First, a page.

American Goldfinch

Carduelis tristis

Bill Dunn, Huntley Meadows Park

The American Goldfinch is a small bird, growing up to five inches long. The males, in breeding season, are the easiest to identify, because they are bright yellow with black and white markings. In the Winter, the males lose their bright yellow feathers and become dull brown. They keep the black and white markings though. Females are dull year-round.

American Goldfinches live in brushy thickets, weedy fields, gardens, and roadsides. Since they eat mostly seeds from grasses and wildflowers, they tend to stay where there are a lot of these food sources.

Copyright, Mike Danzenbaker, www.avesphoto.com

Copyright, Dr. Dan Sudia

Male goldfinches get their bright yellow feathers in the Spring, but these birds don't breed until late Summer. The female builds the nest, which includes materials such as: weeds, vines, catkins, grass, wood fibers, spider silk, and caterpillar webs. They also use down (fluffy stuff) from thistles, milkweed, and cattails. Sometimes, goldfinches take parts from other birds' nest to use for their own.

Goldfinches usually nest in a dense shrub or pine tree.

American Goldfinches lay four or five pale blue eggs, and the female incubates (sits on) them while the male hunts for food. Baby finches hatch in about two weeks. In another two weeks, they will take their first flight.

Copyright, Peter LaTourrette, http://birdphotography.com

Copyright, R. W. Scott, Birds in Flight

American Goldfinches are interesting to observe while they eat, because they have great balance and can perch on any stem while twisting their bodies to get to seeds or fruit. Some of their foods include: thistles, ragweed, dandelions, mullein, American Elm, Eastern Redcedar, grasses, sunflowers, and Evening Primrose. They also eat some insects, including caterpillars and galls (fly or wasp larvae).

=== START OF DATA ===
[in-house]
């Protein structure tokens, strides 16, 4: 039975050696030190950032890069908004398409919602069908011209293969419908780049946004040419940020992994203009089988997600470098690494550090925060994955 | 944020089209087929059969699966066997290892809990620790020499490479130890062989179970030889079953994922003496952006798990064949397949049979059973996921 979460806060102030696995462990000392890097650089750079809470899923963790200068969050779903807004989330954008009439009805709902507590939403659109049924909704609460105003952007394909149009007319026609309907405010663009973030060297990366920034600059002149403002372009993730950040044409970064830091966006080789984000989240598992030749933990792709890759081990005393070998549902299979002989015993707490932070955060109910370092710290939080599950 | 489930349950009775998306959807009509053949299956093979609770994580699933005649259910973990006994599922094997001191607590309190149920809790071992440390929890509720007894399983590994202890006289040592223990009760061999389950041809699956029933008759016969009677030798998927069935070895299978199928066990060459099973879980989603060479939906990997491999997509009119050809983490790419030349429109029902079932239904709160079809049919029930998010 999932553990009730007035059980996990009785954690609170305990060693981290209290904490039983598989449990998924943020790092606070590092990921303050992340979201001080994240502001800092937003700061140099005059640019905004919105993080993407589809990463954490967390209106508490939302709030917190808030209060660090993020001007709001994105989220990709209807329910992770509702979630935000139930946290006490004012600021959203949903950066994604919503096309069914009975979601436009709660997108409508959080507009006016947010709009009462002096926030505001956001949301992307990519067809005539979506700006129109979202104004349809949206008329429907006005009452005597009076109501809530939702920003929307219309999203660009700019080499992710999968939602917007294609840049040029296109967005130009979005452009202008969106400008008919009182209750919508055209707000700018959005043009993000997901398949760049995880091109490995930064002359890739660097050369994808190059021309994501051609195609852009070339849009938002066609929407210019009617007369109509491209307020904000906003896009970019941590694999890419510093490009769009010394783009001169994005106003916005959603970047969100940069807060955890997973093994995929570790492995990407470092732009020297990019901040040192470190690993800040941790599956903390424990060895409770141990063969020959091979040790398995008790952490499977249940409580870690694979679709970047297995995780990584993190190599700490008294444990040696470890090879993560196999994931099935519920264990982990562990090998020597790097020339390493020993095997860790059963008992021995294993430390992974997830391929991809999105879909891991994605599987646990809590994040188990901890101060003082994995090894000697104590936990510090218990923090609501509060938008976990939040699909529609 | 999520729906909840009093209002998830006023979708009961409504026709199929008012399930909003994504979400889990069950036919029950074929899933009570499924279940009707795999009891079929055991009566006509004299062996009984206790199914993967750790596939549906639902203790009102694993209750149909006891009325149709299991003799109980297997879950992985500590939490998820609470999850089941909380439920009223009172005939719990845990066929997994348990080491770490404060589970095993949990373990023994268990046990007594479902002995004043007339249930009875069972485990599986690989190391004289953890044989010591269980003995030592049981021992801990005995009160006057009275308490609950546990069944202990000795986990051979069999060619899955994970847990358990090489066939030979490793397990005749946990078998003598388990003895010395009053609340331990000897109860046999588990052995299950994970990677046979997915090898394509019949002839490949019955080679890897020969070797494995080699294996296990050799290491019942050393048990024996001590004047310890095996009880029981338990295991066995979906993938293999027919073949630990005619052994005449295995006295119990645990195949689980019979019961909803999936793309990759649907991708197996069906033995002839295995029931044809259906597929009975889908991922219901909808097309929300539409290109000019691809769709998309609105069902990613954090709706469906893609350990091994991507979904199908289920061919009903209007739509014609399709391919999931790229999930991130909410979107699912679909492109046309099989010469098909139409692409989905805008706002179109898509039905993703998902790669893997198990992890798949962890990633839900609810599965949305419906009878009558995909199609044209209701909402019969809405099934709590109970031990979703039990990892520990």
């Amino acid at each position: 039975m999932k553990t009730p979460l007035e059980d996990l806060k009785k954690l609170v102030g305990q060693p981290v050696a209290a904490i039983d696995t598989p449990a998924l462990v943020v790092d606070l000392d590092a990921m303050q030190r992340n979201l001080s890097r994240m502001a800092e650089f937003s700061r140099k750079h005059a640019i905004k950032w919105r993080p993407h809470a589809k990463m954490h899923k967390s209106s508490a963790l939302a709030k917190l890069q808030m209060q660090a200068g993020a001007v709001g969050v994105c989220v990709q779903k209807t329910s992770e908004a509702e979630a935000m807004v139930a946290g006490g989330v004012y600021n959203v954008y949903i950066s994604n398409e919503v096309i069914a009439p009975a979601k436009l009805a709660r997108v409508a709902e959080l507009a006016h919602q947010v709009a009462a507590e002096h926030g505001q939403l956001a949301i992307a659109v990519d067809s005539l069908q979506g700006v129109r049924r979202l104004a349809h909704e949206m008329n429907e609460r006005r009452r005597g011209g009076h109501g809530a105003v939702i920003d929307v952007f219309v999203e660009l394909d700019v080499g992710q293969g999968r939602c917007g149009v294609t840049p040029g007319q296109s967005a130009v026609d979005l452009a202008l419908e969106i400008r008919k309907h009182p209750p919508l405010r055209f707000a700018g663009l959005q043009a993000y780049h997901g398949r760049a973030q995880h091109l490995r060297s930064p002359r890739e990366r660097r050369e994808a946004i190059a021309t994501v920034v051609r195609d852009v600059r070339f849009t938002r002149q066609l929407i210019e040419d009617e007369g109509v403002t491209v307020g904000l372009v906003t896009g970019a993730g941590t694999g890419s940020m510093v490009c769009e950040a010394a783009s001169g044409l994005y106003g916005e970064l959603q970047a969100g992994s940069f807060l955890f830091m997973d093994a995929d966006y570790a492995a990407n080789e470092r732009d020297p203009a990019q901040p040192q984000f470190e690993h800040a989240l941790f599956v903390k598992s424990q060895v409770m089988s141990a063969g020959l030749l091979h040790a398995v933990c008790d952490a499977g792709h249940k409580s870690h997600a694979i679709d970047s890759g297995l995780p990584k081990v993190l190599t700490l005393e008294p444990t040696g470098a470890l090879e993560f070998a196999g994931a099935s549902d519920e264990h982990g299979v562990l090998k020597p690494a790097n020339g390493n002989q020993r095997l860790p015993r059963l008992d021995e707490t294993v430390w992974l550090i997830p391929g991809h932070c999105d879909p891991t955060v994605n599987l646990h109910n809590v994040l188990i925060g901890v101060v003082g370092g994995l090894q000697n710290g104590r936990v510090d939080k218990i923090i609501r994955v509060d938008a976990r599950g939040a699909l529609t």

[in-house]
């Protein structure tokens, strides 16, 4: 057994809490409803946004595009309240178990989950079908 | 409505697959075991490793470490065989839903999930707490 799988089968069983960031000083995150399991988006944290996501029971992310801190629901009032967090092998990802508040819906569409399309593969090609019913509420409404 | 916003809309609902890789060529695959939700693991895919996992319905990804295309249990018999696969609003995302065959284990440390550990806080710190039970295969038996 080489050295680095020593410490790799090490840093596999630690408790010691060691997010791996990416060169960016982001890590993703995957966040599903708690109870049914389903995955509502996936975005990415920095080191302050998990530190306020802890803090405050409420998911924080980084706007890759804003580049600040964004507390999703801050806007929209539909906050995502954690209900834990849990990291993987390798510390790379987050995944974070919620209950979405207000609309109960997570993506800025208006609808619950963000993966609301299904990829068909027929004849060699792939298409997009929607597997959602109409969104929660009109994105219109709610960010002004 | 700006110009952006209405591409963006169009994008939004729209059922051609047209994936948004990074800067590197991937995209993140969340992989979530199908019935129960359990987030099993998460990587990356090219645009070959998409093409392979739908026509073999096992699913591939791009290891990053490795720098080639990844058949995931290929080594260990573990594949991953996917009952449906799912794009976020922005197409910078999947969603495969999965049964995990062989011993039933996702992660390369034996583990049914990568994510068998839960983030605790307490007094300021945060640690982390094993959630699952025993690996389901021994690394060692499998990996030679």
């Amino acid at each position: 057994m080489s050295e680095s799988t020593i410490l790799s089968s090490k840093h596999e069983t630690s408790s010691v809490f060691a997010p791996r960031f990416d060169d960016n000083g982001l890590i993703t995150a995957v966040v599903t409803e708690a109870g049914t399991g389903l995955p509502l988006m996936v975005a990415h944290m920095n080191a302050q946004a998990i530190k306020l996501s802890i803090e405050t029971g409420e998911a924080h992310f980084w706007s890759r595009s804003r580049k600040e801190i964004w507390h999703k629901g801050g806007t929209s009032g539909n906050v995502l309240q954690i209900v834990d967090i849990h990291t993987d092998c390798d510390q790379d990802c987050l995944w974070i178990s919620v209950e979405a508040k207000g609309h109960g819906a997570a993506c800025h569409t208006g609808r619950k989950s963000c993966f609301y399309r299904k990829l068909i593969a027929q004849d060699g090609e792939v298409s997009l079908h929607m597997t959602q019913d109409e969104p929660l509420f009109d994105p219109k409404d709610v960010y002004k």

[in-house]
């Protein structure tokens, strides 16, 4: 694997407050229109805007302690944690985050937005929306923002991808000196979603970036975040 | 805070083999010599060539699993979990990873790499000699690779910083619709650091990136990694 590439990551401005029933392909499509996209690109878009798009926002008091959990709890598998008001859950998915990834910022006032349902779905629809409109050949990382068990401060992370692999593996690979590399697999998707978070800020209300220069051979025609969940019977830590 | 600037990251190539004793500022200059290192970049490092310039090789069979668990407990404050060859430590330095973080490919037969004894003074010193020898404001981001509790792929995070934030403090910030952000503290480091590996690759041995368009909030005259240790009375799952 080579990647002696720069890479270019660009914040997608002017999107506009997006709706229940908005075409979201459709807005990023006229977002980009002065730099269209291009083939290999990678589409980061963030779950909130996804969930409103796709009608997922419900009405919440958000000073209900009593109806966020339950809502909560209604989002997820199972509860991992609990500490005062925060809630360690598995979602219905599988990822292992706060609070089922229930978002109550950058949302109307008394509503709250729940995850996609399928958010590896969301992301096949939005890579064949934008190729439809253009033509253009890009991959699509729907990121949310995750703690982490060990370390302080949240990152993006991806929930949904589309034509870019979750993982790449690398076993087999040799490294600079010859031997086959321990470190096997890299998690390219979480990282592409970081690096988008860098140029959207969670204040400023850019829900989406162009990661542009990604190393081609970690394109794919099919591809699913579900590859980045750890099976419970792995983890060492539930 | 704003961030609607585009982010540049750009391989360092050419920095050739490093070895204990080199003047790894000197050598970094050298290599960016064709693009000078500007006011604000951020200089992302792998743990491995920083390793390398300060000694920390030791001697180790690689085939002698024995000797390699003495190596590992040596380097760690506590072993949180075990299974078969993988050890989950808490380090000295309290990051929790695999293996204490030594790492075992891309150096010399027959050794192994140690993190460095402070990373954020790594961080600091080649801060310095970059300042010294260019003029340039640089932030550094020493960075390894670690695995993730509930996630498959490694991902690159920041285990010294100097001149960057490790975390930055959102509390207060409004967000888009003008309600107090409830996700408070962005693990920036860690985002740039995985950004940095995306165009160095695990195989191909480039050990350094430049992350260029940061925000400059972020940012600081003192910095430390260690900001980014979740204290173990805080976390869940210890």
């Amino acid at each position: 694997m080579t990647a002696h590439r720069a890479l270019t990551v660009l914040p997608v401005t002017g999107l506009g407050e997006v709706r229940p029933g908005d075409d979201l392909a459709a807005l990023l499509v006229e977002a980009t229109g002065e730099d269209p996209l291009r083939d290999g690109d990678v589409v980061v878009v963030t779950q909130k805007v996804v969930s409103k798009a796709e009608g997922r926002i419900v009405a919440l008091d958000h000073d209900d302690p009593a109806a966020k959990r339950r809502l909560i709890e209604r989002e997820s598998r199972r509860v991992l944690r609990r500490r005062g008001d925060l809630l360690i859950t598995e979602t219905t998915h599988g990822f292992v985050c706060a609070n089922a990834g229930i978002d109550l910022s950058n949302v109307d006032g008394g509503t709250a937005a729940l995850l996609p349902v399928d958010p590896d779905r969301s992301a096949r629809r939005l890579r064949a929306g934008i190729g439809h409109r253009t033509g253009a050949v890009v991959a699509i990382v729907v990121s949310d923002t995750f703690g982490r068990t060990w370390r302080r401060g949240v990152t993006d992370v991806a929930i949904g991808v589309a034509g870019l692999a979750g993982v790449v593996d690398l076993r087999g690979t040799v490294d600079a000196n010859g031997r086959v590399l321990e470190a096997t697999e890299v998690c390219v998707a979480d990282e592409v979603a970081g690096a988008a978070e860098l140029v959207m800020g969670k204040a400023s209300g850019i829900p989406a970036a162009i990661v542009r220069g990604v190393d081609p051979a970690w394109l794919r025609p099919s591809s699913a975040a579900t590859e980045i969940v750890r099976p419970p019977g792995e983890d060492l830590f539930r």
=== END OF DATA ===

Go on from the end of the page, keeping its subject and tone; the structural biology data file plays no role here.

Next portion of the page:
Predators of American Goldfinches include snakes, squirrels, Blue Jays, Sharp-shinned Hawks, and cats.

Brown-headed Cowbirds lay their eggs in goldfinch nests, but the babies almost always die because they don't get enough food.

Huntley Meadows Park

American Goldfinches are very sociable, and you will often see several pairs together at the same time. Goldfinches migrate with the change of seasons, but here in Virginia they stay year-round.

Additional Media

Description
Type
Credit
American Goldfinch Song
Sound
Unknown
American Goldfinch Female
Video
Greg Gough
American Goldfinches
Video
Phil Heine
American Goldfinch Coloring Page
Link to Printable Page
EnchantedLearning.com
Download Quicktime if you are unable to play video

Relationships in Nature:

PREY/FOOD
PREDATORS
SHELTER
OTHER

Bull Thistle

Black Rat Snake

Eastern White Pine

Black and Yellow Argiope SP

Common Ragweed

Sharp-shinned Hawk

Witch Hazel

Eastern Tent Caterpillar Moth SP

Common Dandelion

Eastern Gray Squirrel

Eastern Redcedar

Painted Lady SP

Eastern Redcedar

Blue Jay

Sassafras

Brown-headed Cowbird Pa

Smooth Crabgrass

Barred Owl

Virginia Pine

Green Hawthorn D

Switchgrass

Copperhead

Smooth Sumac

Common Mullein

Loblolly Pine

American Elm

Spicebush

Evening Primrose

Greenbrier

Eastern Tent Caterpillar Moth

Poison Ivy

Goldenrod Gall Fly

Wild Grape

Eastern White Pine

Trumpet Creeper

Loblolly Pine

Smooth Crabgrass

Virginia Pine

Switchgrass

European Gypsy Moth

Bull Thistle

Japanese Honeysuckle

Common Milkweed

Green Hawthorn

Common Cattail

Green Lacewing

Queen Anne's Lace

Bushy Aster

White Oak

Virginia Pine Sawfly

American Elm

Relationship to Humans:

Many people enjoy seeing American Goldfinches in their gardens or at their birdfeeders. Goldfinches also help control weeds by eating seeds, although they spread some of them also, by pooping out seeds in new places. They also eat a few pesky insects, although they are not the finches main food.

SCIENTIFIC CLASSIFICATION

KINGDOM
Animal
PHYLUM
Chordate
CLASS
Bird
ORDER
Passeriformes
FAMILY
Fringillidae
GENUS
Carduelis
SPECIES
Carduelis tristis

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